• When your mortgage rate is already low: If a new mortgage rate only lowers your existing rate by less than 1%, your savings may be insignificant, especially after you factor in the closing costs.

Rate-and-Term vs. Cash-Out Refinance: When Should You Consider One Over the Other?

In most cases, getting a rate-and-term refinance is a better financial move than choosing a cash-out refinance. That's because you can trade your current mortgage for a new one with favorable terms, ideally. And you may be able to qualify with below-average credit because you're borrowing against your home's worth, a less risky proposition for your lender.

By contrast, with cash-out refinances, you're cashing out your home's equity, which will likely result in less favorable lending terms than a rate-and-term refinance. Not to mention, the cash you take out is added to your mortgage balance. That's more money for which you must now pay interest charges.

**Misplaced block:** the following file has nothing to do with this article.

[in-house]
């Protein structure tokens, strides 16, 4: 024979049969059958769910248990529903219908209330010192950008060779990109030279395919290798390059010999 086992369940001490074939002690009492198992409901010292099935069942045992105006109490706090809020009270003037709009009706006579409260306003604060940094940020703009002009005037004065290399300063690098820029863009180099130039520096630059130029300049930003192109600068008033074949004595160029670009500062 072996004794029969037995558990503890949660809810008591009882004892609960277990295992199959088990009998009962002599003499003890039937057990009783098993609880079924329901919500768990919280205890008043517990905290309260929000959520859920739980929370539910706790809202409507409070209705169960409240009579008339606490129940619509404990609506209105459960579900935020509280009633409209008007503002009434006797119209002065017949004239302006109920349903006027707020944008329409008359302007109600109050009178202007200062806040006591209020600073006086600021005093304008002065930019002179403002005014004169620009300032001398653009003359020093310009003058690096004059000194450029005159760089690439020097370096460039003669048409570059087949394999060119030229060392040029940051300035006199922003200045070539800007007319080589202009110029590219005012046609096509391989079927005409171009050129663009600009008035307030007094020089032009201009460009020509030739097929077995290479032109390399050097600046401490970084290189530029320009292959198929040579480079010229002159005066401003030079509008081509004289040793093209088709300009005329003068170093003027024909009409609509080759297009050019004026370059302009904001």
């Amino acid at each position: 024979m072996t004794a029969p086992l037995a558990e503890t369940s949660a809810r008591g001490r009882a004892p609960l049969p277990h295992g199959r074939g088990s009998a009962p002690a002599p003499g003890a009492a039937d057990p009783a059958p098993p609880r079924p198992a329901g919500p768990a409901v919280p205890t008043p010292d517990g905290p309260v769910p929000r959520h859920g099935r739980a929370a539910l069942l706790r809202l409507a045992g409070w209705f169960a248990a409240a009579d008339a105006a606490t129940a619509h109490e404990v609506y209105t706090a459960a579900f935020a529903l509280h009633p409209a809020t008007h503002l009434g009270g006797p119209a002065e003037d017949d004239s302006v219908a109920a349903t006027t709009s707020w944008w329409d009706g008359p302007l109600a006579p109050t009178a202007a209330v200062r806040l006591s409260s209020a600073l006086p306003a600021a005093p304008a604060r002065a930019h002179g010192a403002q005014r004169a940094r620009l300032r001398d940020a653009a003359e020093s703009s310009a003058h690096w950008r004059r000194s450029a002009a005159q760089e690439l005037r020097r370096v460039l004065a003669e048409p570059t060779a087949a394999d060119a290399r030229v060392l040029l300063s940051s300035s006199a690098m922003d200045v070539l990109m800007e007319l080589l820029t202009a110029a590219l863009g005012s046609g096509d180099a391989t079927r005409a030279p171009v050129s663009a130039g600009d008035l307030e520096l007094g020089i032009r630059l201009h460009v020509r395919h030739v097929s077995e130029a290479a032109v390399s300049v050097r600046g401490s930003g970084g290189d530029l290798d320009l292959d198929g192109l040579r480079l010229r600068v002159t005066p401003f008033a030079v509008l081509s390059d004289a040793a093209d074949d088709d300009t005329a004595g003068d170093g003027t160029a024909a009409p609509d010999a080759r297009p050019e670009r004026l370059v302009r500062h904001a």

Nevertheless, a cash-out refinance is one way to access a large sum of money at relatively low interest rates to pay down debts, fund a home improvement project or achieve other goals. If you're already planning on using home equity toward different objectives, interest rates on a cash-out refinance are often lower than with a home equity loan or home equity line of credit (HELOC).

How to Get a Rate-and-Term Refinance

Getting a rate-and-term refinance is similar to the process when you took out your first mortgage loan. You must submit an application and financial documentation to your lender, who will then consider your income, creditworthiness and other factors to approve or deny your loan.

Here's a quick breakdown of the steps and requirements for this refinance:

  1. Apply for your refinance. It's always wise to shop and compare mortgage rates from multiple lenders before applying to ensure you're getting the best value. Once you've selected a lender, fill out a refinance application and be ready to submit supporting documents, like recent pay stubs, bank statements and W-2s.